Late Second Century – c. 235
Optional Memorial: Liturgical Color: Red
The Pope is exiled to Sardinia and dies there along with a learned priest
Today’s martyrs died on the island of Sardinia, perhaps from overwork in the mines or from starvation or neglect rather than execution. In a pacific interlude following the persecution which was their doom, Pope Fabian returned their bodies to Rome for dignified burial. Pontian was interred in the papal crypt in the catacombs of Callixtus near so many of his fellow popes of the 200s. In 1909 the original marble epitaph on Pontian’s tomb was picked up out of the rubble littering the floor of the catacombs. It reads PONTIANUS EPISK MPT. Pontian Bishop Martyr. Tombstones are very economical. Hippolytus was buried in a Roman catacomb, subsequently named in his honor, which became a pilgrimage site. Little links today’s martyrs except their common date of burial, August 13th, and their place of death. Hippolytus is by far the more significant figure.
Pope Saint Pontian was consecrated Bishop of Rome in 230. He is chiefly known for convening a Roman synod which confirmed a prior condemnation of the Egyptian theologian Origen. Like so many other bishops of his era, Pontian also dealt with the divergent opinions in the Church over how to respond to Christians who had abjured their faith during a persecution. Should they be re-baptized, do public penance, or be welcomed back privately? Tensions over this issue perdured for many decades and deeply wounded Church unity. During the persecution of Emperor Maximinus, Pontian was exiled, after first willingly resigning in 235 so that a successor could be elected. For this magnanimous act, he was remembered as “distinguished” in contemporary documents.
Saint Hippolytus is an elusive figure. He was most likely from Rome, although some traditions state he was from Lyon, and was a disciple of Saint Irenaeus. Incredibly, for a saint, Hippolytus is traditionally also labeled an anti-pope for resisting Pope Callixtus’ lenient attitude in reintegrating to Church life the lapsi who had rendered homage to false gods. Hippolytus was later reconciled to the Church which he loved enough to disrupt. Besides being a controversialist, Hippolytus was the most impactful theologian of the Roman Church before Christianity’s legalization in 313. Most of his writings have been lost, but enough translated fragments of his original Greek works survive to signal his importance. He wrote on Scripture, dogma, law, apologetics, Christ, and also authored a comprehensive polemical work entitled A Refutation of All Heresies.
Hippolytus is most famous as the author of the Apostolic Tradition, a work which preserves some of the most ancient liturgical texts of the primitive church. The original of the Apostolic Tradition does not exist, and later translated fragments are of dubious provenance, making the work a fluid, composite text of different eras. Nevertheless, at its core it is a one-of-a-kind artifact, which allows a modern Christian to peek through the keyhole of the church door at the liturgy of the early, praying Church. Hippolytus doesn’t just describe the liturgy, as the earlier Didache and Saint Justin Martyr do. He commits to writing the actual prayers as he remembers them. The Apostolic Tradition contains the earliest known rite of ordination, with the same words being used in the ordination rite of a bishop today by the Catholic Church. Hippolytus provides the first example of the Virgin Mary being invoked in liturgical prayer. And Hippolytus’ prayers for the Eucharistic banquet include the third century words of consecration! This text is the source for a significant portion of today’s Eucharistic Prayer II, the most commonly used Eucharistic prayer at Sunday Mass. The familiar ebb and flow of the words of this prayer are heard by many millions of Catholics throughout the world each Sunday. The faithful are hearing a remote echo of third century voices, preserved by Saint Hippolytus.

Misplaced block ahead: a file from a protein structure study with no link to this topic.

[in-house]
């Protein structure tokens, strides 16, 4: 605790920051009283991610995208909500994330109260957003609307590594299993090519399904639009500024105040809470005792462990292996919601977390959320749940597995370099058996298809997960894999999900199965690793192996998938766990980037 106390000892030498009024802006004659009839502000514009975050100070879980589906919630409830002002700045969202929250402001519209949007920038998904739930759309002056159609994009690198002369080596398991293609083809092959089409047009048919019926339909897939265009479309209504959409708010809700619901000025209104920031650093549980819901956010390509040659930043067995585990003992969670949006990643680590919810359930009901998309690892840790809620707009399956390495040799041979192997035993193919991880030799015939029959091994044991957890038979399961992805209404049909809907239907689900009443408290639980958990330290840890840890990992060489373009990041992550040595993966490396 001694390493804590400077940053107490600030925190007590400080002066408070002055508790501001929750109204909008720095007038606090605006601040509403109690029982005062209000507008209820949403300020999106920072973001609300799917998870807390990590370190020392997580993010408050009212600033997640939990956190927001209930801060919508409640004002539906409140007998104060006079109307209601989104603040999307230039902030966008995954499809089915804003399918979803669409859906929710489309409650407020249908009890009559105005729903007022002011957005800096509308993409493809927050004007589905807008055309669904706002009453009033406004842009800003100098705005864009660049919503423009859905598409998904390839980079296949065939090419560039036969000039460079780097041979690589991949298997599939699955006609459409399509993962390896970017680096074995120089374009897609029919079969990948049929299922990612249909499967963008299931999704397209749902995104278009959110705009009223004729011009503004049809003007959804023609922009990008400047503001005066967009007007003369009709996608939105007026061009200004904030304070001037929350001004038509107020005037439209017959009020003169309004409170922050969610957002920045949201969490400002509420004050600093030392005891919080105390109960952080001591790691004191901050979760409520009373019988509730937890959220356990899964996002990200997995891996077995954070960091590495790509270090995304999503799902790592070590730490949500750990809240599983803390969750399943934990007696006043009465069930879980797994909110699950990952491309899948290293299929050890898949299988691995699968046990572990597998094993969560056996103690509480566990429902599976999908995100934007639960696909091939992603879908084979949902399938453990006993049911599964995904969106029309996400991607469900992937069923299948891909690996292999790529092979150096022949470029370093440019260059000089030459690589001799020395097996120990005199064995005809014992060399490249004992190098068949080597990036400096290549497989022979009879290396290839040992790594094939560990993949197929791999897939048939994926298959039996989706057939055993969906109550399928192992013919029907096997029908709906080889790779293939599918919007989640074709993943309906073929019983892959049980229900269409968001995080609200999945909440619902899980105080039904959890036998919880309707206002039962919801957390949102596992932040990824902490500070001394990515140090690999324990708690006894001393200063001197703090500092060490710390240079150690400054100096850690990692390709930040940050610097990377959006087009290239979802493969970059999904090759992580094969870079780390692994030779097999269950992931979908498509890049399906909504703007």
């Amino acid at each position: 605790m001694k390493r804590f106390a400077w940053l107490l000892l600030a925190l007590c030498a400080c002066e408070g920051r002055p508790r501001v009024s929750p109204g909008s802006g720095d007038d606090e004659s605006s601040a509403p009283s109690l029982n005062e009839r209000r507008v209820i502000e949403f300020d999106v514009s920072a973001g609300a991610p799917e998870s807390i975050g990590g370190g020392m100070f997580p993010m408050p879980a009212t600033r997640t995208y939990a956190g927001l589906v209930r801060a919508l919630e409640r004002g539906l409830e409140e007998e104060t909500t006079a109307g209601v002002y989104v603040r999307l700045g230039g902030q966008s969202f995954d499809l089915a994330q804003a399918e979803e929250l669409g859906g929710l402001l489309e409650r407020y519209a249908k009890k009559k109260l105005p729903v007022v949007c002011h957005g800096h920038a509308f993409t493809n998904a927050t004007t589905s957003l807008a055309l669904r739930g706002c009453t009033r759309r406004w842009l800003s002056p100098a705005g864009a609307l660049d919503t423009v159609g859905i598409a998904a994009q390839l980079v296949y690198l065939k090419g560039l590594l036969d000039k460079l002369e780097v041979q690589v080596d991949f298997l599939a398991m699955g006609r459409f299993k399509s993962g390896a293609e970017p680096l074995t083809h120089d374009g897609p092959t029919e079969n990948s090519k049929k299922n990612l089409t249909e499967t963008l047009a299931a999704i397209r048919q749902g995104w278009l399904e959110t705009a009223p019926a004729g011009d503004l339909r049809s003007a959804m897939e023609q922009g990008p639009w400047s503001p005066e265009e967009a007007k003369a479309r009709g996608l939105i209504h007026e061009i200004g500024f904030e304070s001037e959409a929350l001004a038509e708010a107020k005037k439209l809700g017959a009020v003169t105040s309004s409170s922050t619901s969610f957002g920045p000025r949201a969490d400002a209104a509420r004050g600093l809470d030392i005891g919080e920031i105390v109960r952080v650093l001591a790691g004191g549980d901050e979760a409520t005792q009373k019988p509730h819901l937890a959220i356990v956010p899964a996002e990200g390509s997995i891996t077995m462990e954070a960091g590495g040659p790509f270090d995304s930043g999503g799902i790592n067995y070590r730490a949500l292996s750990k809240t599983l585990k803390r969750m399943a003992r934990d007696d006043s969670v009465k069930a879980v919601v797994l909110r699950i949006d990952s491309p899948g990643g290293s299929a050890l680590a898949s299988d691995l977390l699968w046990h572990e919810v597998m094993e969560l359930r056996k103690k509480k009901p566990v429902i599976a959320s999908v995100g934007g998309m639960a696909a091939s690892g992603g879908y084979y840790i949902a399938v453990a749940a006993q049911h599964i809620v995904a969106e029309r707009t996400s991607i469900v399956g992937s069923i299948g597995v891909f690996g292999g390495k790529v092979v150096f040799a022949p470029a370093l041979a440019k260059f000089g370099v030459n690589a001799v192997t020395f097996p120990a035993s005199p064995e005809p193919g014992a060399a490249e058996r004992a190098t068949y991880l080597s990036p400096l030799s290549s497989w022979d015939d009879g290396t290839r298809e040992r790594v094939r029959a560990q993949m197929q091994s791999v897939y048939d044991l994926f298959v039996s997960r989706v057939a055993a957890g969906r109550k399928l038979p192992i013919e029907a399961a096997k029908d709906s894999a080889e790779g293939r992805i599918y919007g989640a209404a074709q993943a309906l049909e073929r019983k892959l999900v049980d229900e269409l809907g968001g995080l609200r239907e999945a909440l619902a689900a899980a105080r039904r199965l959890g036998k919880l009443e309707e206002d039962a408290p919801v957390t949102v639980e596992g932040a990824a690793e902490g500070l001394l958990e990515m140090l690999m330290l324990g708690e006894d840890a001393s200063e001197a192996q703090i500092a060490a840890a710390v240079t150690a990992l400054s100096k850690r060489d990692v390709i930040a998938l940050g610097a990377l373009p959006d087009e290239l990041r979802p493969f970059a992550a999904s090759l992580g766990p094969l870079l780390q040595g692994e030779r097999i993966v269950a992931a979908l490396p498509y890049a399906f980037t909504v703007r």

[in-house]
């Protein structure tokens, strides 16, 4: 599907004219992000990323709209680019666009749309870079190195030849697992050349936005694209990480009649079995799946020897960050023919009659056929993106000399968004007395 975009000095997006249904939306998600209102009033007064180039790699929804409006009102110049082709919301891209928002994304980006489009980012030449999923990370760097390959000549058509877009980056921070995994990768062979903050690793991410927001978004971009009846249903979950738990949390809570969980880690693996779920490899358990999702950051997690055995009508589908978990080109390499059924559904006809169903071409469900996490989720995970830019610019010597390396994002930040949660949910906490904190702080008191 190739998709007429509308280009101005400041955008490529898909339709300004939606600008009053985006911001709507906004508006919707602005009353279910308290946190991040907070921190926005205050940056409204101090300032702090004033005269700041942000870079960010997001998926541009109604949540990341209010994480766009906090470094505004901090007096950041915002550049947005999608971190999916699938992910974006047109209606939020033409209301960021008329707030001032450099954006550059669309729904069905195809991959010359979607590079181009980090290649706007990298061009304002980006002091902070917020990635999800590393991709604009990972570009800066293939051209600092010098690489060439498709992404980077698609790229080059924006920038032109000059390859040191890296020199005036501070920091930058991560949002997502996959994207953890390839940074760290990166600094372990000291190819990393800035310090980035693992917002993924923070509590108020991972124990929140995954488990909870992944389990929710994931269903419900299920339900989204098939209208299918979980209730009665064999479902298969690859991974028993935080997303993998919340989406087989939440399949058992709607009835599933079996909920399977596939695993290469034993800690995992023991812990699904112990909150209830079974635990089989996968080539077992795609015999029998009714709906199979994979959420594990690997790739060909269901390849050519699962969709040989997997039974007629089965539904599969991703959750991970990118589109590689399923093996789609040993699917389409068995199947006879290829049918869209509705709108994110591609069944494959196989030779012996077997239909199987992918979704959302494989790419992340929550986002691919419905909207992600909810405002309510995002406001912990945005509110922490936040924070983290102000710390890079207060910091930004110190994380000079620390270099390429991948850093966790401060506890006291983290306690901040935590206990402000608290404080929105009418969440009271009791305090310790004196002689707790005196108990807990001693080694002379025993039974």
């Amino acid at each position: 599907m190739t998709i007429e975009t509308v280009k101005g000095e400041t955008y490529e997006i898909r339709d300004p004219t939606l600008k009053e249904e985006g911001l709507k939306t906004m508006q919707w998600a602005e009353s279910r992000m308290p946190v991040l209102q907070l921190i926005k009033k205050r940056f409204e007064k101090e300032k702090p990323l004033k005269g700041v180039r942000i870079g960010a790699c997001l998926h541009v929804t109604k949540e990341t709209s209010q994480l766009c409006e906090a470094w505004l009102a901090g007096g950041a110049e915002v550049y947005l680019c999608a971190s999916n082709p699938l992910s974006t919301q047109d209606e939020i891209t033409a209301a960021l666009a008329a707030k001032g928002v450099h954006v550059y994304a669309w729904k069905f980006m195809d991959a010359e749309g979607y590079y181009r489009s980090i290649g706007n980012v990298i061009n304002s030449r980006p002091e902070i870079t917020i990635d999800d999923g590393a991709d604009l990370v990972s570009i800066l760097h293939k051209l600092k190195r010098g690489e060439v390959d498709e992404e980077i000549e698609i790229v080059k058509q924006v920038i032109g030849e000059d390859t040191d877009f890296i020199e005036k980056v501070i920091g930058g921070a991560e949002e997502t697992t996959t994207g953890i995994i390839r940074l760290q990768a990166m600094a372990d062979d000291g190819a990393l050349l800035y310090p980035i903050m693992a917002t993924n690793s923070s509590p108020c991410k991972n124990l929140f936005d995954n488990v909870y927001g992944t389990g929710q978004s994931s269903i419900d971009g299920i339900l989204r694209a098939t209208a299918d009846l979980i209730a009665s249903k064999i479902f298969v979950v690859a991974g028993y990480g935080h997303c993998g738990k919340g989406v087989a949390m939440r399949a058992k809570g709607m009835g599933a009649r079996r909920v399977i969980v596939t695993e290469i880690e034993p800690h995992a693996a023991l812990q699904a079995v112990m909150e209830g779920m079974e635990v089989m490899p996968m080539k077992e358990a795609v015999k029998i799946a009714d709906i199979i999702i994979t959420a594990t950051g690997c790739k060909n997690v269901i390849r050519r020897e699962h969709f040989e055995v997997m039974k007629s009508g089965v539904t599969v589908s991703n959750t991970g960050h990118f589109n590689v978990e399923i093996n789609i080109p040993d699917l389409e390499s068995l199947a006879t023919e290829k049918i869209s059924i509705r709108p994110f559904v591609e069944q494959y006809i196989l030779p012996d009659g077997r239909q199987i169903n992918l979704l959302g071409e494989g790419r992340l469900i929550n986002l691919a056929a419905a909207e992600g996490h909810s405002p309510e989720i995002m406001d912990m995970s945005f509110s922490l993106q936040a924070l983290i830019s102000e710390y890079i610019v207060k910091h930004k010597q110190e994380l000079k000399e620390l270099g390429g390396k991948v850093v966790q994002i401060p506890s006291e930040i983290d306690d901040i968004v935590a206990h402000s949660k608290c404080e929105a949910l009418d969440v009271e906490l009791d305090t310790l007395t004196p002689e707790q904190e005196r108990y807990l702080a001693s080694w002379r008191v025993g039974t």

As he did on so many significant Roman tombs, Pope Damasus (366-384) wrote an inscription on the tomb of Hippolytus more than a century after he died. Part of it reads: “Wherever he was able to go, he had spoken of the Catholic faith so that all might follow it. Thus our martyr deserves to be acknowledged.” Indeed. And at the entrance of the forever-closed catacombs of Saint Hippolytus, a personalized graffiti from an ancient pilgrim is carved into the wall: “Hippolytus, keep Peter the sinner in mind.”
Saints Hippolytus and Pontian, you lived at a difficult but formative time for the Church, and gave such public witness that you were exiled when many others were not. Your headship of the Church led to your demise. You were isolated, suffered want, and died as a result. May we count our own hardships little in light of yours.